10. 10. CONTENTSTABLE OF a p p l i c at i o n n o t e Gas Chromatography/ Mass Spectrometry Authors Lee Marotta Sr. Field Application Scientist Andrew Tipler Senior Scientist PerkinElmer, Inc. Shelton, CT 06484 USA Monitoring Volatile Introduction Beer is a popular beverage produced by the fermentation Organic Compounds of hopped malt extracted from barley and other grains. Although simple in concept, beer is a highly in Beer Production Using complex mixture of many compounds including the Clarus SQ 8 GC/MS sugars, proteins, alcohols, esters, acids, ketones, acids and terpenes. Flavor is an important quality of any and TurboMatrix Headspace beer and the chemical content of the beer is obviously responsible for that flavor. Aroma is an extremely Trap Systems important part of the flavor and so there is a strong interest by brewers in the volatile organic compounds (VOCs) in beer that affect its aroma. Some VOCs have a positive effect on aroma (attributes) and some have a negative effect (defects). The ability to characterize these in beer products before, during and after fermentation would be an important tool in process control, quality assurance and product development. This application note describes a system comprising a headspace trap sampler to extract and concentrate VOCs from a beer sample and deliver them to a gas chromatograph/ mass spectrometer (GC/MS) for separation, identification and quantification. The purpose of our experiments is to demonstrate that attributes and defects can all be monitored using one detector and from a single injection with mass spectrometry (MS). The associated benefits include a quicker return on investment, enhanced productivity, more information from a single analysis, and less bench space requirements. Download Entire Application Note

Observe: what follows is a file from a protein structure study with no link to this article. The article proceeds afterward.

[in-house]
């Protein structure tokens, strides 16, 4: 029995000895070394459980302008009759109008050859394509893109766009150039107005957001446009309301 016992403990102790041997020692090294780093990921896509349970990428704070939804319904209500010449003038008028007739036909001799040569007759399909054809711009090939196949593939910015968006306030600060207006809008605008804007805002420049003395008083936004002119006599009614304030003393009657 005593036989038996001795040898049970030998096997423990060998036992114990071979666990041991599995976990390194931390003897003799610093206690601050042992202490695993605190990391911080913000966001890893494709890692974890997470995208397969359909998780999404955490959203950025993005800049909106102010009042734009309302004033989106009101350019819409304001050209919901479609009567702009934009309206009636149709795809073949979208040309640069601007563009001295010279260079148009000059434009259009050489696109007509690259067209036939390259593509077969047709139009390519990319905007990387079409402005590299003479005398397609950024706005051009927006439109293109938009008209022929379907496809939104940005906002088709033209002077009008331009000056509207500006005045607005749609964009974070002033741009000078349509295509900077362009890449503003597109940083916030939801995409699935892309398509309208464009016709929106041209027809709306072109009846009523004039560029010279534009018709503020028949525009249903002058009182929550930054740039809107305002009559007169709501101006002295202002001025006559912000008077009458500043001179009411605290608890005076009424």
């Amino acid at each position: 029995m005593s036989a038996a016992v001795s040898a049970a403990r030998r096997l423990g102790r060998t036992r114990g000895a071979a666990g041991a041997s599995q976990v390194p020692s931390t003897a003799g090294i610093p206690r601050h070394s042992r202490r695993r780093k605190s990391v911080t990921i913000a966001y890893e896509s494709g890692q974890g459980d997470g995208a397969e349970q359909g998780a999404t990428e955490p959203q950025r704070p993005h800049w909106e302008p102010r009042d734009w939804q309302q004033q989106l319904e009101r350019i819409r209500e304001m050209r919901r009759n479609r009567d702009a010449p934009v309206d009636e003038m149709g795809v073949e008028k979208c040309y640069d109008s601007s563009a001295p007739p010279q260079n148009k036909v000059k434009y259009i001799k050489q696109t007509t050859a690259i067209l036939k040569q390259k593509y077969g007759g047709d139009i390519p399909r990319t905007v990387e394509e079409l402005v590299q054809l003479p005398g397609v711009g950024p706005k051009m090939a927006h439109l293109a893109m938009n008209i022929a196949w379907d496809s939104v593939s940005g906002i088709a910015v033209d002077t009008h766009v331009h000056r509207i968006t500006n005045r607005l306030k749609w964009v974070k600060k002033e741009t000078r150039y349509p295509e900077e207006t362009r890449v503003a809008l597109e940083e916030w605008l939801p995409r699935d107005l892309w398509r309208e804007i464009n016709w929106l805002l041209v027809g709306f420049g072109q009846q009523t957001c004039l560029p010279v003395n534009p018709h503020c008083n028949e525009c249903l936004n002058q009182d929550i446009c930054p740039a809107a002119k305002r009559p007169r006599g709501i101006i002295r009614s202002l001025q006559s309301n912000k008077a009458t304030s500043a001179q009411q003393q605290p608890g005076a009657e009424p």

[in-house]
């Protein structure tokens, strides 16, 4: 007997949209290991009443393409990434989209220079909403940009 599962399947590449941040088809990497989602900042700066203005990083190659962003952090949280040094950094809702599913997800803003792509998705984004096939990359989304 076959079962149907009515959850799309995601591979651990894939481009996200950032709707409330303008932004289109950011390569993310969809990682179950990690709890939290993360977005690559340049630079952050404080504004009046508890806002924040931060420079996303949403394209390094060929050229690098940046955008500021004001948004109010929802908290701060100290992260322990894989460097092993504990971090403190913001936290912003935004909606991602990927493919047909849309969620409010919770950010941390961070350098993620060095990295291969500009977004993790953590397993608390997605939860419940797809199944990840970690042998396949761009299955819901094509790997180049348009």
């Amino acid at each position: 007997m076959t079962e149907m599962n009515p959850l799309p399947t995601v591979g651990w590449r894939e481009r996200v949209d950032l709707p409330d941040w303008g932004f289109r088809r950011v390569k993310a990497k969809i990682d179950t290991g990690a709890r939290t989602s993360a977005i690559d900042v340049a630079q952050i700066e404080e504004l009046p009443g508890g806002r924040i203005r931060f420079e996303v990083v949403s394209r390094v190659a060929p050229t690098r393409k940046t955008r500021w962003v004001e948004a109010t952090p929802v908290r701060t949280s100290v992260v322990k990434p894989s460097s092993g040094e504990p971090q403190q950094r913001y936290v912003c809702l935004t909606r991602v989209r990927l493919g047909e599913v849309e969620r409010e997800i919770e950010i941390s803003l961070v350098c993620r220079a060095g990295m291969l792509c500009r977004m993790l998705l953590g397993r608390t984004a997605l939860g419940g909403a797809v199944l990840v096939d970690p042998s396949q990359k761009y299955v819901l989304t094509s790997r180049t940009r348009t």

11. 11. CONTENTS TABLE OF a p p l i c at i o n n o t e Atomic Absorption Authors Jijun Yao Renkang Yang Jianmin Chen PerkinElmer, Inc. Shelton, CT 06484 USA Accurate Determination Introduction Milk is one of the basic food groups in the human of Lead in Different diet, both in its original form and as various dairy products. The Chinese contaminated baby formula Dairy Products by scandal in 2008 has increased public awareness of contamination possibilities, and has lead to tighter Graphite Furnace Atomic supervision of dairy products as China is faced with demands – both from home and abroad – to improve Absorption Spectrometry its food safety record. It is well-known that lead (Pb) is toxic and causes damage to the nervous system; it has a particularly detrimental effect on young chil- dren1 and it has become a cause of major concern since the 1970s. As per World Health Organization (WHO) standards, the permissible limit of lead in drinking water is 10 µg/kg (parts per billion, ppb). Following an in-depth review of the toxicological literature, the Chinese guideline for maximum levels of lead content is set at 20 µg/kg (ppb wet weight) in infant formula (use of milk as a raw material measured by fluid milk diluted from powder, referring to the product ready-to-use) and at 50 µg/kg (ppb) in fresh milk, respectively.2 Lead analysis has traditionally been one of the major applications of graphite furnace atomic absorption spectrometry (GFAAS) worldwide. Currently, the Chinese regulatory framework approved standard methods for lead analysis has set GFAAS as the technique for the compulsory arbitration in food testing.3 In order to ensure protection of consumers, analysis should be sensitive, efficient, and cost-effective so that more effective monitoring can be accomplished. Because GFAAS is a mature technique, it is well-understood and routinely used by technicians and suitable for this determination. Sample preparation is an important part of an analysis and yet can be time consuming.Download Entire Application Note